Sensors for Mapping

I would like to know if it is possible to reduce the cone angle of a


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Vaibhav Ghadiok wrote:

http://www.robot-electronics.co.uk/htm/reducing_sidelobes_of_srf10.htm
-- Randy M. Dumse www.newmicros.com Caution: Objects in mirror are more confused than they appear
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Vaibhav Ghadiok wrote:

Sure. Using Moravec's certainty grids as you move around will produce an image with more resolution than the beam width. It's neat to watch those images appear. I did that back in the 1980s.
It's also possible to go to much higher frequencies, like 1MHz, and get a 2 degree sonar beam width. Cybermotion used to have a device like that. The problem is that with a narrow beam width, you can't collect data very rapidly; you only get one point per round trip time, so scanning takes many seconds. So that's a dead end.
Hobby robotics sonars are still as dumb as they were twenty years ago. One would expect better systems, with multiple sensors and a DSP, but it's not happening.
Vision-based systems are starting to work; look up "Simultaneous Localization and Mapping" (SLAM). Structured vision, like triangulation-based rangefinders, is useful at short range.
True small-scale time of flight systems exist; see "http://www.swissranger.ch ". There's no reason that thing needs to be expensive, although it currently is.
                    John Nagle
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I am curious to know if there are any low-cost [I.e. under $500] phased-array sonar systems that are designed with a lot of on-board processing (via a DSP). I mean something very roughly comparable to the CMU cam, where a lot of functionality is built in. For sonar, I can see the possibility of a system with 3 microphones and one emitter that will send the user a simple 2D grid showing the intensity of the reflected signal. Such a system may also provide the ability to do very fast scans of an area.
Even if such a device is not available as a kit, perhaps a university has documented such a project enough that an average robotics hobbiest could put it together without know a lot of about digital signal processors.
Joe Dunfee
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Hello Joe,
There is a company here in Massachusetts called Massa Corp, they build phased array sonar imaging systems for the US Navy. Sonar is their specialty. I am pretty sure they have a web site. You may want to google for them and see if they also sell to the commercial market. I am sure they would, just as a matter of doing business.
I know you can use an array (matrix, say 8X8 transducers or so) and get an image. I don't know the exact details how. I figure, if I want an image, I will just use a photo, or video cam (on land that is, I don't know what your application is).
hth, Joe
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They didn't show anything about phased arrays on their web page. They didn't have a web store, and obviously deal one-on-one with manufacturers.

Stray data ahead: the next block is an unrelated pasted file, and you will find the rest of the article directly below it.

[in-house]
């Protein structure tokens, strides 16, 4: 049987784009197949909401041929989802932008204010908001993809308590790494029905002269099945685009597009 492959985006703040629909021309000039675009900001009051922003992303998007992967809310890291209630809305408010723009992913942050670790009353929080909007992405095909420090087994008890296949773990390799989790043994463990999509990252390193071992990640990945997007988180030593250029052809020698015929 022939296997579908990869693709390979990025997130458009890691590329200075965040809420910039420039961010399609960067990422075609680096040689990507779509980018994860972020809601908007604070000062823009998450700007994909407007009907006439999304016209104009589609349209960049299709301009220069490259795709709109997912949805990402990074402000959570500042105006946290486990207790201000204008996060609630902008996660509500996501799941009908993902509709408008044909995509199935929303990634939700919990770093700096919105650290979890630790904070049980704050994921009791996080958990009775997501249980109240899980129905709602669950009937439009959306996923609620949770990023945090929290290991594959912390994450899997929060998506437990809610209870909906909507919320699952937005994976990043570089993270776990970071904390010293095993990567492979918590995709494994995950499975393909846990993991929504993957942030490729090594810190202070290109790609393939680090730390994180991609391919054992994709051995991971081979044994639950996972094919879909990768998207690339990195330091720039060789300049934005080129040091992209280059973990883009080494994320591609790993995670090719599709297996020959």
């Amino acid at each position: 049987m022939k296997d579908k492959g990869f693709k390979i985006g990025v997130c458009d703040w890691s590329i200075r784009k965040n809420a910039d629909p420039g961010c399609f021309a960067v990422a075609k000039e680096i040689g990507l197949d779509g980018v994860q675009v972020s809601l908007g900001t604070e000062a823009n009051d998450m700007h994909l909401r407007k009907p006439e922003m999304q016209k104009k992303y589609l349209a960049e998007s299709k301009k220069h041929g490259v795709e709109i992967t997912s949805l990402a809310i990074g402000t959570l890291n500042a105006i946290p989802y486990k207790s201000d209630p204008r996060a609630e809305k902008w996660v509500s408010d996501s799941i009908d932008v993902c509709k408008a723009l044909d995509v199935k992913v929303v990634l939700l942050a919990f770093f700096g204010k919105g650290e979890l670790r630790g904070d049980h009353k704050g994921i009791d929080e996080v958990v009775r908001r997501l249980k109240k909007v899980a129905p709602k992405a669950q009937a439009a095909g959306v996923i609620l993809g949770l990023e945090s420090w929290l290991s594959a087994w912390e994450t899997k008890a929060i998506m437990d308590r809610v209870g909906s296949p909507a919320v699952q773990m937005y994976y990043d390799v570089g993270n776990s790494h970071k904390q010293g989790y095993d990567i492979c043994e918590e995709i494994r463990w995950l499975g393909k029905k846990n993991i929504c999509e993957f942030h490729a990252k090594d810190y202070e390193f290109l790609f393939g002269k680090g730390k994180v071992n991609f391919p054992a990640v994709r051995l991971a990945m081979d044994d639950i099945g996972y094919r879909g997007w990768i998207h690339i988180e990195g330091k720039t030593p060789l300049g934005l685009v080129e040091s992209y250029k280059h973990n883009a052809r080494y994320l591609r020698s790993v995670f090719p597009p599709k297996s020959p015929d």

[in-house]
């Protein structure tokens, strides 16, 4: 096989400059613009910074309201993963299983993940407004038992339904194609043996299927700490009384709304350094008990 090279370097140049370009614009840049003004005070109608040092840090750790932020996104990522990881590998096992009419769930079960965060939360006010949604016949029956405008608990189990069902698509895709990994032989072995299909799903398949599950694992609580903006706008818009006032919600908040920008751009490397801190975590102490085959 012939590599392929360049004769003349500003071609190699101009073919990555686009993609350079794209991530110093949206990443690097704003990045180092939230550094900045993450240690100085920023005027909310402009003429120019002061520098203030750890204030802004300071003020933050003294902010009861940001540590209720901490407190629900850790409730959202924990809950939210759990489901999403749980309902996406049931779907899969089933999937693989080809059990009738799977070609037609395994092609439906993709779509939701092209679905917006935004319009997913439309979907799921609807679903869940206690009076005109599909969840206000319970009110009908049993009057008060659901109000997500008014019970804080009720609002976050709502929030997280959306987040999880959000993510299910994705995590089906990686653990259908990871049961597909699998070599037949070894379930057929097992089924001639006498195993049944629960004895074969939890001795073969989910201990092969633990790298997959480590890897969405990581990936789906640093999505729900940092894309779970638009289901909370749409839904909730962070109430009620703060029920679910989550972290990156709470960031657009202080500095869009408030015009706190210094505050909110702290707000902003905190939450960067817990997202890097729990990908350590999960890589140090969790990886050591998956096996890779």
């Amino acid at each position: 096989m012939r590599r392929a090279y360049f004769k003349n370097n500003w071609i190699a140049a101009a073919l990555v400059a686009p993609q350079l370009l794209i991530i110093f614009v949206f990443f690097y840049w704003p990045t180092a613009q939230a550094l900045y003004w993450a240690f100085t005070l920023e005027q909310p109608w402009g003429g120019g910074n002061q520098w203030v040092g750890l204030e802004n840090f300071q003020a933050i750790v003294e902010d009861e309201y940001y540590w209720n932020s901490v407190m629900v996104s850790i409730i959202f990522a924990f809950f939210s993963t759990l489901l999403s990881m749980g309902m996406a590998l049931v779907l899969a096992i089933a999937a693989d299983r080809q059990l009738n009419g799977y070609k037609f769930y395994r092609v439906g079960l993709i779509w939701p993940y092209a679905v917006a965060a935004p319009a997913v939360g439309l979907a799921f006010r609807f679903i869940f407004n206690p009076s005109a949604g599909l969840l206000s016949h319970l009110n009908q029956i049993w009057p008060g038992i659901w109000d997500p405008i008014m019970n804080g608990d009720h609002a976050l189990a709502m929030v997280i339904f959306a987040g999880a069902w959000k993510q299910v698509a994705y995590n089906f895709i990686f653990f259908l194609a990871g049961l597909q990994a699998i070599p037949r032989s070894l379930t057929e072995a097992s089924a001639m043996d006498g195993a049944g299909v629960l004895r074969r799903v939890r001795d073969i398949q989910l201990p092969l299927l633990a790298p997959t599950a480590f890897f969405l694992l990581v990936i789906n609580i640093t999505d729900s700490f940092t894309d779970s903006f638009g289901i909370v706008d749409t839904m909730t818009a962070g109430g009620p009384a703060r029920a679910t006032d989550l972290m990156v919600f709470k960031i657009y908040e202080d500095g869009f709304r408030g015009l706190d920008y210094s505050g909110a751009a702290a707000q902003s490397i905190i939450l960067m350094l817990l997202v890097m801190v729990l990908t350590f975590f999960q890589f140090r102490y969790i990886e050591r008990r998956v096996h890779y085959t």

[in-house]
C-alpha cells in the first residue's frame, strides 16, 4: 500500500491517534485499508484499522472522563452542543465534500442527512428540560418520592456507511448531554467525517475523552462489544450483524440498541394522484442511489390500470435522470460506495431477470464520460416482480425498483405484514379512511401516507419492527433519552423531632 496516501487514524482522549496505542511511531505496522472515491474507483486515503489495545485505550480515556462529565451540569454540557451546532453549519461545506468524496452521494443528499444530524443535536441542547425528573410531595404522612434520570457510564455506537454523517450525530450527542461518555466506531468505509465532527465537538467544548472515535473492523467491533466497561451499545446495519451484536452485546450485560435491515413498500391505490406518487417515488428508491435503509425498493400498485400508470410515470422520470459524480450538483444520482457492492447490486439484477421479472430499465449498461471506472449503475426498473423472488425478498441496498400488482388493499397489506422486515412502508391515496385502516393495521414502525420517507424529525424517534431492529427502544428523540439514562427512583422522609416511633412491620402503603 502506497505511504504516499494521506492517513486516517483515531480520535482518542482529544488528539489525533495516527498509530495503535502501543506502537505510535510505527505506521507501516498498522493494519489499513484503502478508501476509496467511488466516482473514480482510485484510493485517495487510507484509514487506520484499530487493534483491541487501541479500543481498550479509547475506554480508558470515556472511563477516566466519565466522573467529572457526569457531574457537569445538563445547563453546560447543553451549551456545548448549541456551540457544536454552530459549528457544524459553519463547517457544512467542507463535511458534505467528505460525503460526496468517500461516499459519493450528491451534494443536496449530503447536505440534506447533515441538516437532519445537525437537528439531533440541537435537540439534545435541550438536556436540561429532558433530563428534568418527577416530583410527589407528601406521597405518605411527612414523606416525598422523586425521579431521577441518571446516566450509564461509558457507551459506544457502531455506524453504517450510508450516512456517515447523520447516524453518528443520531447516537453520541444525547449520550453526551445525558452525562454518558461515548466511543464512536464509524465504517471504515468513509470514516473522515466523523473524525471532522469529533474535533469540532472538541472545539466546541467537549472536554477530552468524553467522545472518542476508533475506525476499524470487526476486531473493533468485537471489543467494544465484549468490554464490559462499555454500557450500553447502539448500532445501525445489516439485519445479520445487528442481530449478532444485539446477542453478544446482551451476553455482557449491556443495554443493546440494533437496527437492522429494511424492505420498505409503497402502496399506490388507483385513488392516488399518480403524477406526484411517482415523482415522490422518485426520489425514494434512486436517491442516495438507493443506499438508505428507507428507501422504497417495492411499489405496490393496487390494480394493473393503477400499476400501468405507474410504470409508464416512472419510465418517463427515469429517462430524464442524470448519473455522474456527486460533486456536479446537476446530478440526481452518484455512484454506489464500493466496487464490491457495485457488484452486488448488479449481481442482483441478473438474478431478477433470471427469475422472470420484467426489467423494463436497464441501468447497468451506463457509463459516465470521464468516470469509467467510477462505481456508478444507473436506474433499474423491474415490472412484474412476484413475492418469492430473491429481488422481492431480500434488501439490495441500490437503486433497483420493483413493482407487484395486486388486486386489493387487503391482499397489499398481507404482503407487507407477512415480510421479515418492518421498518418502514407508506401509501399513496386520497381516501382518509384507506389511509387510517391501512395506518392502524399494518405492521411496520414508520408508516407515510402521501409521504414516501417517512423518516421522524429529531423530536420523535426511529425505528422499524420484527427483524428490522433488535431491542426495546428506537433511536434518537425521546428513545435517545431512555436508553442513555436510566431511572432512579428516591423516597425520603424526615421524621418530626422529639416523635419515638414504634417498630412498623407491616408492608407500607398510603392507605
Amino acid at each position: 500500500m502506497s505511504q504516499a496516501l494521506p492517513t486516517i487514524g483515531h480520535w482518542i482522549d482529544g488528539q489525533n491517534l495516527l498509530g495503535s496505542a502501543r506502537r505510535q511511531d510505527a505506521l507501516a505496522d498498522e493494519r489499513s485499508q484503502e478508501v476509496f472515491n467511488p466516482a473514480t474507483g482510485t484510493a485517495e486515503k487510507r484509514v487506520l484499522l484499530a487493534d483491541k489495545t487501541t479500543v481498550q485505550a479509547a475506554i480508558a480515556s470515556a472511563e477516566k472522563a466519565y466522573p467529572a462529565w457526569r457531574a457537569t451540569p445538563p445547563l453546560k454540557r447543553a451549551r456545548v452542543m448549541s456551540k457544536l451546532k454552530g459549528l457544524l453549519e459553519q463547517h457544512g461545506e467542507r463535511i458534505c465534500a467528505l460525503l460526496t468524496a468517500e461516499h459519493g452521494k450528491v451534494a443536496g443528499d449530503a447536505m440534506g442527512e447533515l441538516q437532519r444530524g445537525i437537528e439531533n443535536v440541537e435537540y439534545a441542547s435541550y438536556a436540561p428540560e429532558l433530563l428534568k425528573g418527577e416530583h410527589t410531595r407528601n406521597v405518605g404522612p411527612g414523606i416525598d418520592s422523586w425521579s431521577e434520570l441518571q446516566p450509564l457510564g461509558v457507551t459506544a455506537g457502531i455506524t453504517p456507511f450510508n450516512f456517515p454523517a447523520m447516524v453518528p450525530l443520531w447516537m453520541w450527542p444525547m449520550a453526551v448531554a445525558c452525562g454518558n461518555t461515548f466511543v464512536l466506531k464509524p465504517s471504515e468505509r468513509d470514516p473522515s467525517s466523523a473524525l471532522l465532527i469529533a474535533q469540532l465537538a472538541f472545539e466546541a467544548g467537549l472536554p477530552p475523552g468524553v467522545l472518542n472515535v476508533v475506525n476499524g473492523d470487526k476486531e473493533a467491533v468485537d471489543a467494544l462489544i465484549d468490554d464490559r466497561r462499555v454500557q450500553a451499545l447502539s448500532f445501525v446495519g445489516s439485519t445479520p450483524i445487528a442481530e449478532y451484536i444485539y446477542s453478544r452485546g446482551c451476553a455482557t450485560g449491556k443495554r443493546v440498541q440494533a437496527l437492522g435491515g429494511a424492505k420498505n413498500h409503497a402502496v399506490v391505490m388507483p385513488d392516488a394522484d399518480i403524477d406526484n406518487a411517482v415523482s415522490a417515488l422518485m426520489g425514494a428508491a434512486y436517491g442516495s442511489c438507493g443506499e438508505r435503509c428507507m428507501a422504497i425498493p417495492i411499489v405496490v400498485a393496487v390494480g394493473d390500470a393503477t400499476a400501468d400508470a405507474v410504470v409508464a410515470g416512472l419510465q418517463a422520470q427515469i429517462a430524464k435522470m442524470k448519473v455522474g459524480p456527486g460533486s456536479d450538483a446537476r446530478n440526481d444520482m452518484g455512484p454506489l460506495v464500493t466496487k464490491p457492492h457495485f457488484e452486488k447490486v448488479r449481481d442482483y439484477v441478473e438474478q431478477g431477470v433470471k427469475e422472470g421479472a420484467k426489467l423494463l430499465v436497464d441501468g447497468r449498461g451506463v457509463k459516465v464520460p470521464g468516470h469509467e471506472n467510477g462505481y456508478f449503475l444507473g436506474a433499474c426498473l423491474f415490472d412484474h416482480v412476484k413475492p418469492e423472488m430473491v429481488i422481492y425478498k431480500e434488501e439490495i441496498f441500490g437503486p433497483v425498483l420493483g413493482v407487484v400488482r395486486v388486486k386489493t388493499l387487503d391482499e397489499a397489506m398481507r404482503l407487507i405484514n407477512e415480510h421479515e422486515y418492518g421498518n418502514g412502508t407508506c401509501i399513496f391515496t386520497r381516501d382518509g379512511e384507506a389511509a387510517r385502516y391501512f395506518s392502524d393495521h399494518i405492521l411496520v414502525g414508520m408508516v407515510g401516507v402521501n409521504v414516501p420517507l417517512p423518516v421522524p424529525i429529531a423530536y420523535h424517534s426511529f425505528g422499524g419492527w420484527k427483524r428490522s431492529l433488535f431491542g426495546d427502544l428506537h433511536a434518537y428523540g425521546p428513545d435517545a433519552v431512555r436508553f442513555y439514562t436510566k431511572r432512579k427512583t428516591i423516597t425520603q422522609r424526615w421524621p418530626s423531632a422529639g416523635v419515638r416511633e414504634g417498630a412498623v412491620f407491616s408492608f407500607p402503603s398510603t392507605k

I am not sure we are talking about the same thing... the "image" I am talking about is a 3-d map of obsticals. While this is sometimes done with stereo video images, by triangulating common points, it is definitely a challenge to do.
I am working on modifying a Roomba robotic floor vacuum so it can map out its surroundings.
Joe Dunfee
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wrote:

Hello Vaibhav ,
I am working on a sonar project for my small outdoor bot. I am using 40Khz piezo type transducers available from Jameco. I have not done any measurements on cone angle, at least not quantitative. My system is still in breadboard stage, but when I was testing it a few days ago, I found that at a range of 10 meters point to point (ie, I was aiming the transmitter at the receiver), I could turn the transmitter an estimated 30 degrees or so and the receiver would still respond (I have a beeper on it to alert me).
Now, there's a few ideas I have that I am going to try. First, I am going to use 2 transmitters, instead of one, placed on either side of the receiver but inside a 'waveguide' . This is for rangefinding. I read one of the articles posted earlier and someone talked of putting the transmitter in a tube lined with foil. OK, as sort of a waveguide (or in RF it would be an antenna).
The wavelength of 40Khz ultrasound traveling at, say 340 meters/sec is about 8.5 millimeters. That is the best length of your waveguide, at least according to physics (ie, 1 wavelength) . So that was something else I was going to try. Now, I don't know if it is going to help things any, but just thought I would mention it, since this thread caught my attention.
A waveguide is similar to an antenna but is used on the longer wavelengths (like microwave), but sound is not an electromagnetic wave, it is a pressure wave. It needs a medium to travel in. I will also be experimenting with how far the transmitters need to be from the receiver, and at what angle they should be at (I don't thing pointing straight ahead is the best angle to use, necessarily, especially for 'stereo' sonar) in order to maximize my rangefinding ability.
Have fun with your project,
Best Regards, Joe
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